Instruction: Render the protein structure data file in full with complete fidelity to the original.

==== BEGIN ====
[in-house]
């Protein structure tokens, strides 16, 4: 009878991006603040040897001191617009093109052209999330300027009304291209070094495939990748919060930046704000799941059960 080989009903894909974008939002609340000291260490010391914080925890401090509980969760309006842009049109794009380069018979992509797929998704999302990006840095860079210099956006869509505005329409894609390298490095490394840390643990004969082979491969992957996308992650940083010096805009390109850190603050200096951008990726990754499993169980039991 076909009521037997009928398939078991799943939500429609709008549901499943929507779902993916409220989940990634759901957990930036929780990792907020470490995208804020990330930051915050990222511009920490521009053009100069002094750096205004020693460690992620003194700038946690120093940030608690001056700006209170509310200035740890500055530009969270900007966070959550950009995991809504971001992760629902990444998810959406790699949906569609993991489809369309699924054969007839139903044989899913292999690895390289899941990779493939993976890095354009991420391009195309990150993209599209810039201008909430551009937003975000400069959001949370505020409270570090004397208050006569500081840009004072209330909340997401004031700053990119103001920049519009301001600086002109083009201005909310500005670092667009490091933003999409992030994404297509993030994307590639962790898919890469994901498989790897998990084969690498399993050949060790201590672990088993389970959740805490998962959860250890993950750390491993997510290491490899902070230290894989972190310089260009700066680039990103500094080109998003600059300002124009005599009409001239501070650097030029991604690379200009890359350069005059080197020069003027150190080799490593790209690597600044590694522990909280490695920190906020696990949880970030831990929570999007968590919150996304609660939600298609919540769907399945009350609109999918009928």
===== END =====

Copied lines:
[in-house]
């Protein structure tokens, strides 16, 4: 009878991006603040040897001191617009093109052209999330300027009304291209070094495939990748919060930046704000799941059960 080989009903894909974008939002609340000291260490010391914080925890401090509980969760309006842009049109794009380069018979992509797929998704999302990006840095860079210099956006869509505005329409894609390298490095490394840390643990004969082979491969992957996308992650940083010096805009390109850190603050200096951008990726990754499993169980039991 076909009521037997009928398939078991799943939500429609709008549901499943929507779902993916409220989940990634759901957990930036929780990792907020470490995208804020990330930051915050990222511009920490521009053009100069002094750096205004020693460690992620003194700038946690120093940030608690001056700006209170509310200035740890500055530009969270900007966070959550950009995991809504971001992760629902990444998810959406790699949906569609993991489809369309699924054969007839139903044989899913292999690895390289899941990779493939993976890095354009991420391009195309990150993209599209810039201008909430551009937003975000400069959001949370505020409270570090004397208050006569500081840009004072209330909340997401004031700053990119103001920049519009301001600086002109083009201005909310500005670092667009490091933003999409992030994404297509993030994307590639962790898919890469994901498989790897998990084969690498399993050949060790201590672990088993389970959740805490998962959860250890993950750390491993997510290491490899902070230290894989972190310089260009700066680039990103500094080109998003600059300002124009005599009409001239501070650097030029991604690379200009890359350069005059080197020069003027150190080799490593790209690597600044590694522990909280490695920190906020696990949880970030831990929570999007968590919150996304609660939600298609919540769907399945009350609109999918009928």